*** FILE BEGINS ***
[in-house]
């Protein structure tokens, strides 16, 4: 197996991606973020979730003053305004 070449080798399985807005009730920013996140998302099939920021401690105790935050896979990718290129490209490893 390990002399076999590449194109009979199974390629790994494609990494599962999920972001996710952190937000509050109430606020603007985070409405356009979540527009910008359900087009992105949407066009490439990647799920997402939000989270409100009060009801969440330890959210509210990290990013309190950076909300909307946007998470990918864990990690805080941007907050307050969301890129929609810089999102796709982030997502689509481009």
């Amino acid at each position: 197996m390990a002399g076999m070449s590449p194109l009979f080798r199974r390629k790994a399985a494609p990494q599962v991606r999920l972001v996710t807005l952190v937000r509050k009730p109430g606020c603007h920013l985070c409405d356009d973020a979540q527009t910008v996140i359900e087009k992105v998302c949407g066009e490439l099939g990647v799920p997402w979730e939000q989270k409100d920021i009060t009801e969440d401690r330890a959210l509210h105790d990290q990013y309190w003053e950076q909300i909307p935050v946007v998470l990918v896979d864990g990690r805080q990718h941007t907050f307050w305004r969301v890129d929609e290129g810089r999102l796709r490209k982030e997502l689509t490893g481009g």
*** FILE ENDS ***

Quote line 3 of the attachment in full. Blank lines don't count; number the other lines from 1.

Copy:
């Amino acid at each position: 197996m390990a002399g076999m070449s590449p194109l009979f080798r199974r390629k790994a399985a494609p990494q599962v991606r999920l972001v996710t807005l952190v937000r509050k009730p109430g606020c603007h920013l985070c409405d356009d973020a979540q527009t910008v996140i359900e087009k992105v998302c949407g066009e490439l099939g990647v799920p997402w979730e939000q989270k409100d920021i009060t009801e969440d401690r330890a959210l509210h105790d990290q990013y309190w003053e950076q909300i909307p935050v946007v998470l990918v896979d864990g990690r805080q990718h941007t907050f307050w305004r969301v890129d929609e290129g810089r999102l796709r490209k982030e997502l689509t490893g481009g």